Let’s get right to the point because it’s not a lot of good I can say about HBO Max’s “Velma”. Velma as a character always deserved so much more. For those that watched the Scooby Doo cartoons through the decades know that Velma was almost always the MVP of the group. She was the one that found obvious clues, was the one most likely to figure out who the person behind the mask was and so on. But of course, she was the one left behind when the group split up. So, it’s a mystery to me that nearly fifty years later, we get a reimagined origin story of one of the group’s unsung heroes that we are given…this steaming pile.
The pile that we are handed is Velma who lives with her father who is a somewhat successful attorney with an airheaded absent-minded girlfriend whose missing mother gives her standstill PTSD. She is best friends with mean girl Daphne as both try to compete to get into the pants of narcissistic yet paranoid Fred. She is also friends with not quite yet weed headed (come on people, we all know what was in those Scooby snack ok??) Norville Rogers aka Shaggy. She interacts with these characters while still trying to navigate high school in which she is bullied and the adults around her appear clueless.
On the surface, there should be so much to like about this series. The characters are much more diverse, to which I am sure a few conservative elements had their heads explode. Velma is Indian American. Norville is Black, Daphne is Asian American and the adopted daughter of two lesbian cops. Also, when you look at the voice actors behind those characters, Mindy Kaling leading as Velma along with Constance Wu, Russell Peters, Jane Lynch and Wanda Sykes among others, you have to ask, what went wrong?
The short answer is ‘A Lot’. When watching this show, you see a formula here that does not translate well unlike HBO’s other adult animation, Harley Quinn. It feels like the writers, tried so hard to shoehorn the diversity with no clue of who their target audience was. A lot of the jokes were of the variety of ‘let’s throw it at the wall and see what lands’ variety and sadly very few landed. We get it, this show wanted to take an under-rated character as well as an under rated cartoon and breathe some life into it as an adult series but it fails in figuring out how to use the adult animation medium to make it fun and funny. I feel like Kaling and co. tried to cut and paste a lot of what made Harley Quinn works for this project and it just didn’t work.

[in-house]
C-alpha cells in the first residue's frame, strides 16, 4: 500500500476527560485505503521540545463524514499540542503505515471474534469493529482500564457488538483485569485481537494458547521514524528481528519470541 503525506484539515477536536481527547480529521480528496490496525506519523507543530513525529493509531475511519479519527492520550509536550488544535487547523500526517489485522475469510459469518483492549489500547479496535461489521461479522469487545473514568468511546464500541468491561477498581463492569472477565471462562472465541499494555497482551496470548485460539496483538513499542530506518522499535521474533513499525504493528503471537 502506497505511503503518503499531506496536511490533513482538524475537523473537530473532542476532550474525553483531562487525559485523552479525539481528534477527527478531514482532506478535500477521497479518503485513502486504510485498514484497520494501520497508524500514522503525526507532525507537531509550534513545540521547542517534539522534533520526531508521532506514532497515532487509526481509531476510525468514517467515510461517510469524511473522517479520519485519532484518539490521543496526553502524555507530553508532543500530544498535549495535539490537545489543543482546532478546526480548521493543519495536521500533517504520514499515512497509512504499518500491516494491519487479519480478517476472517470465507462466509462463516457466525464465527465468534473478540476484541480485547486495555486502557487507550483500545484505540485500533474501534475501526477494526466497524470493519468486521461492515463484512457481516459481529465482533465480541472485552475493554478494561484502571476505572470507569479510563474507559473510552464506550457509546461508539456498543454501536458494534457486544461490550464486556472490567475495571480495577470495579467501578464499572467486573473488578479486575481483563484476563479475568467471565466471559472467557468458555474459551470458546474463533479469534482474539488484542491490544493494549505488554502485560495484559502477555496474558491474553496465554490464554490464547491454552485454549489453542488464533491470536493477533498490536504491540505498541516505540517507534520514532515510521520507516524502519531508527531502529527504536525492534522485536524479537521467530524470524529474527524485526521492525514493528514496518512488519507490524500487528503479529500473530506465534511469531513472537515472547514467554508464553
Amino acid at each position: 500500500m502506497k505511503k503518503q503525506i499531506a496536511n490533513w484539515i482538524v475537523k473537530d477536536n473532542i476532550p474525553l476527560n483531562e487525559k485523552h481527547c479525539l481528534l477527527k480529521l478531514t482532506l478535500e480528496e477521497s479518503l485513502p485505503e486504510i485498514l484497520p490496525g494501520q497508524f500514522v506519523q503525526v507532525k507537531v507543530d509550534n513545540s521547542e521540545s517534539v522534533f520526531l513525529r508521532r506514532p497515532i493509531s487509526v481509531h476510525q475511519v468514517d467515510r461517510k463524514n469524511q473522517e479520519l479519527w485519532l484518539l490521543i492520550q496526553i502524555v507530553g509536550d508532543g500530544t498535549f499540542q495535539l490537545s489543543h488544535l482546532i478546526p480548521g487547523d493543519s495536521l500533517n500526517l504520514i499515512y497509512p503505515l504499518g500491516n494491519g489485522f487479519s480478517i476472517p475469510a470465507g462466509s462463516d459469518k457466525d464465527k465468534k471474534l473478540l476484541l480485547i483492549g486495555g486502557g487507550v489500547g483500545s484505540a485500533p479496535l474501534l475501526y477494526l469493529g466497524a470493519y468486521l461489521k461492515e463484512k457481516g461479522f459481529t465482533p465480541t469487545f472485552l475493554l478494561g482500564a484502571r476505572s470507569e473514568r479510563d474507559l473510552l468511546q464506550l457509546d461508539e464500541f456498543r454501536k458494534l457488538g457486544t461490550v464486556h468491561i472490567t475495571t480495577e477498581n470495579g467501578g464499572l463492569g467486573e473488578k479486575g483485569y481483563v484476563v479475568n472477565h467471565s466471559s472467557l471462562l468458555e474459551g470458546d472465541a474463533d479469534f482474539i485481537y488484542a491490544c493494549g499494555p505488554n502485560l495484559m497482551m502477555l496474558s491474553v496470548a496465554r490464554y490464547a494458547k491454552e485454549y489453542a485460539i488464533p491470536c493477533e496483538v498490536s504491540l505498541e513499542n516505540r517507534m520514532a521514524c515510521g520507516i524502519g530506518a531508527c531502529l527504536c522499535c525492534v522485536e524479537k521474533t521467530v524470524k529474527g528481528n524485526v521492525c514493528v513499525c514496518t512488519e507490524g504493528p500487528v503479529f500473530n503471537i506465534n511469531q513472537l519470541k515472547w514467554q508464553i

Kaling’s portrayal of Velma is one of the worst realized versions of the character we have seen over the years. One of the biggest issues people may have is that in a world where reimagined long-time properties try to be more diverse, Velma’s identity comes into question. After the first two episodes, audiences may not care much because it feels like in every other scene, rather than letting things play out organically, the issue is forced to the front of anything else that’s going on. For those that don’t know, Velma as a queen teen has been done before and done so much better than this portrayal. Check out 2010’s Scooby Doo! Mystery Incorporated for a comparison.
After watching, I feel like it was a rather unpleasant way to see something from my childhood aged up. The meta-humor misses the mark in trying to connect this version of the gang with the old version. It tries and fails hard in wanting to be diverse and to plainly put it, it’s just not fun to watch. Maybe it will get better but I won’t plan to stick around to watch.
“Velma” premiered on HBO Max with two episodes on Jan. 12, with two new episodes releasing every week after that.